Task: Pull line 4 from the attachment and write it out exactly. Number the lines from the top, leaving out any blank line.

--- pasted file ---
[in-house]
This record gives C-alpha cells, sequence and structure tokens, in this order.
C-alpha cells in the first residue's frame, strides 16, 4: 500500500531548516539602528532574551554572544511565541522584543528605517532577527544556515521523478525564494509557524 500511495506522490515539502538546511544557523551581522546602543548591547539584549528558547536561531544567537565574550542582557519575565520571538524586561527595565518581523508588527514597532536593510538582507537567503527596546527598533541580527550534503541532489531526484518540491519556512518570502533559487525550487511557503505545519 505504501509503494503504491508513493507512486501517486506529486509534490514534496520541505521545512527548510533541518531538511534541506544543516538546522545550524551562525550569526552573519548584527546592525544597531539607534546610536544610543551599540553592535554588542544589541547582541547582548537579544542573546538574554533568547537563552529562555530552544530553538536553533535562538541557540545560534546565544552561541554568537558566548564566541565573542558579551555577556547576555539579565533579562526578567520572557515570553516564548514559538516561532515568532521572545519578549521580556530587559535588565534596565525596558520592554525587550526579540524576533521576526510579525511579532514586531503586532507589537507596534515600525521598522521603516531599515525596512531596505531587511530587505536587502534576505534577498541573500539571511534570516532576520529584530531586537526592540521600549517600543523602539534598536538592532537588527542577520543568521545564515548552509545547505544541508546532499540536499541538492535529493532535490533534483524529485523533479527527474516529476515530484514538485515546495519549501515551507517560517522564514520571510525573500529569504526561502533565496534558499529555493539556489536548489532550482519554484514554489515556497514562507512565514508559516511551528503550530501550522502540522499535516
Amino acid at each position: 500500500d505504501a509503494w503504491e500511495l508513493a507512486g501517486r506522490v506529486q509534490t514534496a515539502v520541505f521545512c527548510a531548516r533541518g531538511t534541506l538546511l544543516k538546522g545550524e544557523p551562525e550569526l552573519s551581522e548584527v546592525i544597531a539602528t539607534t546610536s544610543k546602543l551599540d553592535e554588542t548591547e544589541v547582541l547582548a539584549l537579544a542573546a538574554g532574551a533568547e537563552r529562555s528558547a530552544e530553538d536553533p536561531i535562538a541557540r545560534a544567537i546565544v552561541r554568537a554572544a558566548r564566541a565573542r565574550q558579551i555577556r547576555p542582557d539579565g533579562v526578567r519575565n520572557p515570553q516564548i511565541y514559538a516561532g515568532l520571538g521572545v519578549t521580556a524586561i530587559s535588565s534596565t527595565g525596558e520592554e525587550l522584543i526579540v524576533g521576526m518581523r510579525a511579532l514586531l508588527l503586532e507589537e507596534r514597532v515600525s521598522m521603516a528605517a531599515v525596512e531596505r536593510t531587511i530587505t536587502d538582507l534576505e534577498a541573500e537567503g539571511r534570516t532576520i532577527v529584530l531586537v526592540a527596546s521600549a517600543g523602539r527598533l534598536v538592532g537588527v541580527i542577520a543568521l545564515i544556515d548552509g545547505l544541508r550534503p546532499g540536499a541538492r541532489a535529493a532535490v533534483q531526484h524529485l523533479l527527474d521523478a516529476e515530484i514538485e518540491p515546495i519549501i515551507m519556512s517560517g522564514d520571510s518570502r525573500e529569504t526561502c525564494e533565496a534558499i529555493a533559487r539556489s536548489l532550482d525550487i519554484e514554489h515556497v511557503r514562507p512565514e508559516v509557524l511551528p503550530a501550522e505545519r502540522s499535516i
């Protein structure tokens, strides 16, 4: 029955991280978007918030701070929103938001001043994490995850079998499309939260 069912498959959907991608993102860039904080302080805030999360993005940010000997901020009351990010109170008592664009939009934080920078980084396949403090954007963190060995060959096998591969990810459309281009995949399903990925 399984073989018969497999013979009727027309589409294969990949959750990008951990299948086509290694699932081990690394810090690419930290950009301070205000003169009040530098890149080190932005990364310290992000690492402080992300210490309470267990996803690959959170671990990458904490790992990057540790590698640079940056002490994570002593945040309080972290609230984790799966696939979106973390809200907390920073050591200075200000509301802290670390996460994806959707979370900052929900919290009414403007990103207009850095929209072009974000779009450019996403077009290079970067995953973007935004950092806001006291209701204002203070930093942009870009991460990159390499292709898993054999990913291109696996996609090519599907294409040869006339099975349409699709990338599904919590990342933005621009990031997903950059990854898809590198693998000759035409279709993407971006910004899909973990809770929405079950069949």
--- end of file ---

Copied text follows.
Amino acid at each position: 500500500d505504501a509503494w503504491e500511495l508513493a507512486g501517486r506522490v506529486q509534490t514534496a515539502v520541505f521545512c527548510a531548516r533541518g531538511t534541506l538546511l544543516k538546522g545550524e544557523p551562525e550569526l552573519s551581522e548584527v546592525i544597531a539602528t539607534t546610536s544610543k546602543l551599540d553592535e554588542t548591547e544589541v547582541l547582548a539584549l537579544a542573546a538574554g532574551a533568547e537563552r529562555s528558547a530552544e530553538d536553533p536561531i535562538a541557540r545560534a544567537i546565544v552561541r554568537a554572544a558566548r564566541a565573542r565574550q558579551i555577556r547576555p542582557d539579565g533579562v526578567r519575565n520572557p515570553q516564548i511565541y514559538a516561532g515568532l520571538g521572545v519578549t521580556a524586561i530587559s535588565s534596565t527595565g525596558e520592554e525587550l522584543i526579540v524576533g521576526m518581523r510579525a511579532l514586531l508588527l503586532e507589537e507596534r514597532v515600525s521598522m521603516a528605517a531599515v525596512e531596505r536593510t531587511i530587505t536587502d538582507l534576505e534577498a541573500e537567503g539571511r534570516t532576520i532577527v529584530l531586537v526592540a527596546s521600549a517600543g523602539r527598533l534598536v538592532g537588527v541580527i542577520a543568521l545564515i544556515d548552509g545547505l544541508r550534503p546532499g540536499a541538492r541532489a535529493a532535490v533534483q531526484h524529485l523533479l527527474d521523478a516529476e515530484i514538485e518540491p515546495i519549501i515551507m519556512s517560517g522564514d520571510s518570502r525573500e529569504t526561502c525564494e533565496a534558499i529555493a533559487r539556489s536548489l532550482d525550487i519554484e514554489h515556497v511557503r514562507p512565514e508559516v509557524l511551528p503550530a501550522e505545519r502540522s499535516i